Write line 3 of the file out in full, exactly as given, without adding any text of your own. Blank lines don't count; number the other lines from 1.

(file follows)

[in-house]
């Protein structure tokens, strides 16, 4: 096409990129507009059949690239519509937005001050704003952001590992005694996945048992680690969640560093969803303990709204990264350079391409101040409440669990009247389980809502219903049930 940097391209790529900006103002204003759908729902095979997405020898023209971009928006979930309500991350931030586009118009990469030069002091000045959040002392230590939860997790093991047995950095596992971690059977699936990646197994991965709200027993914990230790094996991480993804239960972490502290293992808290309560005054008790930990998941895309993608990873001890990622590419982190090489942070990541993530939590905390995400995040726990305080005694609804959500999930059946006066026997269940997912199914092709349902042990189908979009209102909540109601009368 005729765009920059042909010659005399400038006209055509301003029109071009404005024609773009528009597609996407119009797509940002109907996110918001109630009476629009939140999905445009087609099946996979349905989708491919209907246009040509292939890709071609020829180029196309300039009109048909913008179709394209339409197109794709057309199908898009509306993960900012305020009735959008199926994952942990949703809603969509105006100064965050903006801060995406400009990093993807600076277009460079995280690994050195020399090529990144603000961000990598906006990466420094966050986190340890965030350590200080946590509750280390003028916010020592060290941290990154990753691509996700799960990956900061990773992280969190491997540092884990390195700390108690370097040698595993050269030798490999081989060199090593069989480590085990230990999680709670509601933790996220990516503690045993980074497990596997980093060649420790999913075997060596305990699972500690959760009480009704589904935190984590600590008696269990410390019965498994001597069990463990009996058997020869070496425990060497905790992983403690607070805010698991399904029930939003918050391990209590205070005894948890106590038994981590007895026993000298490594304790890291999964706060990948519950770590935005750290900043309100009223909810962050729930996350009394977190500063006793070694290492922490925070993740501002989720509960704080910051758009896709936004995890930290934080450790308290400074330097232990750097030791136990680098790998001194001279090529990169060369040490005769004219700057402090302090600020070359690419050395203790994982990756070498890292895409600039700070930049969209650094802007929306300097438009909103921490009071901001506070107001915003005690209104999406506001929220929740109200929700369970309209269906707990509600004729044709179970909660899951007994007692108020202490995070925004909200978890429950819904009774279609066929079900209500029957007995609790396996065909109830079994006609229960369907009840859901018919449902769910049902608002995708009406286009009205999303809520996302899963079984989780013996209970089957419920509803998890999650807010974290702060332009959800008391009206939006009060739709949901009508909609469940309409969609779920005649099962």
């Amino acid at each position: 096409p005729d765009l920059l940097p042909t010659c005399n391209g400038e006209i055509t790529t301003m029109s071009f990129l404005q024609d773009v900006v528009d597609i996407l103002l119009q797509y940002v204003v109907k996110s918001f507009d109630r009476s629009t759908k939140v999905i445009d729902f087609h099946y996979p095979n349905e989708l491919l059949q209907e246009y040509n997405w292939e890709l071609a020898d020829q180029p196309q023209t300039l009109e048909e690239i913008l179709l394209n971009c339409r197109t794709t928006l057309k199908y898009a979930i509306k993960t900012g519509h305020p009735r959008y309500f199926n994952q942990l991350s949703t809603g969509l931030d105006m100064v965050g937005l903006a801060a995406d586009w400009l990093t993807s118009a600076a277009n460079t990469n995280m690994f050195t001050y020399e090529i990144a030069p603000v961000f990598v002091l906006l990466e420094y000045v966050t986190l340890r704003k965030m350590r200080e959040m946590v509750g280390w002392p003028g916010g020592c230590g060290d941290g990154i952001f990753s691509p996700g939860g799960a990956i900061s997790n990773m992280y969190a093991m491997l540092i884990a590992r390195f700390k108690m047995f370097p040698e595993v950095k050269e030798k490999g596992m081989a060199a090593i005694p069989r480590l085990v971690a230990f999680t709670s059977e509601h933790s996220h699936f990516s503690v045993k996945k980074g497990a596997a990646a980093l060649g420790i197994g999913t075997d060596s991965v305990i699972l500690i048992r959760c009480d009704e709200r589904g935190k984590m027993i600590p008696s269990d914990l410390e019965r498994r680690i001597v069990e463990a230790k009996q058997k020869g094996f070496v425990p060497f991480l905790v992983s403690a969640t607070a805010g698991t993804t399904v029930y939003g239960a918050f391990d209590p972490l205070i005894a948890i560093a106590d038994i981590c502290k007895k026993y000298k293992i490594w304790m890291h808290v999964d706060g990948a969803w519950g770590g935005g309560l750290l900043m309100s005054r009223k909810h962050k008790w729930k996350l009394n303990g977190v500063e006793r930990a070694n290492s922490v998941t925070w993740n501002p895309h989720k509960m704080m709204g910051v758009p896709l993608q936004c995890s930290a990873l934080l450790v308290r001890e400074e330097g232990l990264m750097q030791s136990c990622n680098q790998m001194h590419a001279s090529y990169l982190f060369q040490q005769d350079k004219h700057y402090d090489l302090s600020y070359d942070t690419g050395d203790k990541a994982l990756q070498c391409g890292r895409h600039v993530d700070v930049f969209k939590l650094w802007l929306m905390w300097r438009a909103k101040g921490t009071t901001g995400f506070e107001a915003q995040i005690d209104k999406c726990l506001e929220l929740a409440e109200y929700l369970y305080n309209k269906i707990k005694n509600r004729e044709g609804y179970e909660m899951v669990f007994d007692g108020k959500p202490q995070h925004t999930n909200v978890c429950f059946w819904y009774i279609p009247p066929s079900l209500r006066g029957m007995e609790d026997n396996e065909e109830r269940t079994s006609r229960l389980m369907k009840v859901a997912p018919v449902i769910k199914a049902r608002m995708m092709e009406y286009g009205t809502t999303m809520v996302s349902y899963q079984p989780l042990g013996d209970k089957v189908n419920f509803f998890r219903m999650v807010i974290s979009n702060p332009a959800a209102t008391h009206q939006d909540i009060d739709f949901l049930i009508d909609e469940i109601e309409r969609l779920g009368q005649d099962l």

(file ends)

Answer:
């Amino acid at each position: 096409p005729d765009l920059l940097p042909t010659c005399n391209g400038e006209i055509t790529t301003m029109s071009f990129l404005q024609d773009v900006v528009d597609i996407l103002l119009q797509y940002v204003v109907k996110s918001f507009d109630r009476s629009t759908k939140v999905i445009d729902f087609h099946y996979p095979n349905e989708l491919l059949q209907e246009y040509n997405w292939e890709l071609a020898d020829q180029p196309q023209t300039l009109e048909e690239i913008l179709l394209n971009c339409r197109t794709t928006l057309k199908y898009a979930i509306k993960t900012g519509h305020p009735r959008y309500f199926n994952q942990l991350s949703t809603g969509l931030d105006m100064v965050g937005l903006a801060a995406d586009w400009l990093t993807s118009a600076a277009n460079t990469n995280m690994f050195t001050y020399e090529i990144a030069p603000v961000f990598v002091l906006l990466e420094y000045v966050t986190l340890r704003k965030m350590r200080e959040m946590v509750g280390w002392p003028g916010g020592c230590g060290d941290g990154i952001f990753s691509p996700g939860g799960a990956i900061s997790n990773m992280y969190a093991m491997l540092i884990a590992r390195f700390k108690m047995f370097p040698e595993v950095k050269e030798k490999g596992m081989a060199a090593i005694p069989r480590l085990v971690a230990f999680t709670s059977e509601h933790s996220h699936f990516s503690v045993k996945k980074g497990a596997a990646a980093l060649g420790i197994g999913t075997d060596s991965v305990i699972l500690i048992r959760c009480d009704e709200r589904g935190k984590m027993i600590p008696s269990d914990l410390e019965r498994r680690i001597v069990e463990a230790k009996q058997k020869g094996f070496v425990p060497f991480l905790v992983s403690a969640t607070a805010g698991t993804t399904v029930y939003g239960a918050f391990d209590p972490l205070i005894a948890i560093a106590d038994i981590c502290k007895k026993y000298k293992i490594w304790m890291h808290v999964d706060g990948a969803w519950g770590g935005g309560l750290l900043m309100s005054r009223k909810h962050k008790w729930k996350l009394n303990g977190v500063e006793r930990a070694n290492s922490v998941t925070w993740n501002p895309h989720k509960m704080m709204g910051v758009p896709l993608q936004c995890s930290a990873l934080l450790v308290r001890e400074e330097g232990l990264m750097q030791s136990c990622n680098q790998m001194h590419a001279s090529y990169l982190f060369q040490q005769d350079k004219h700057y402090d090489l302090s600020y070359d942070t690419g050395d203790k990541a994982l990756q070498c391409g890292r895409h600039v993530d700070v930049f969209k939590l650094w802007l929306m905390w300097r438009a909103k101040g921490t009071t901001g995400f506070e107001a915003q995040i005690d209104k999406c726990l506001e929220l929740a409440e109200y929700l369970y305080n309209k269906i707990k005694n509600r004729e044709g609804y179970e909660m899951v669990f007994d007692g108020k959500p202490q995070h925004t999930n909200v978890c429950f059946w819904y009774i279609p009247p066929s079900l209500r006066g029957m007995e609790d026997n396996e065909e109830r269940t079994s006609r229960l389980m369907k009840v859901a997912p018919v449902i769910k199914a049902r608002m995708m092709e009406y286009g009205t809502t999303m809520v996302s349902y899963q079984p989780l042990g013996d209970k089957v189908n419920f509803f998890r219903m999650v807010i974290s979009n702060p332009a959800a209102t008391h009206q939006d909540i009060d739709f949901l049930i009508d909609e469940i109601e309409r969609l779920g009368q005649d099962l």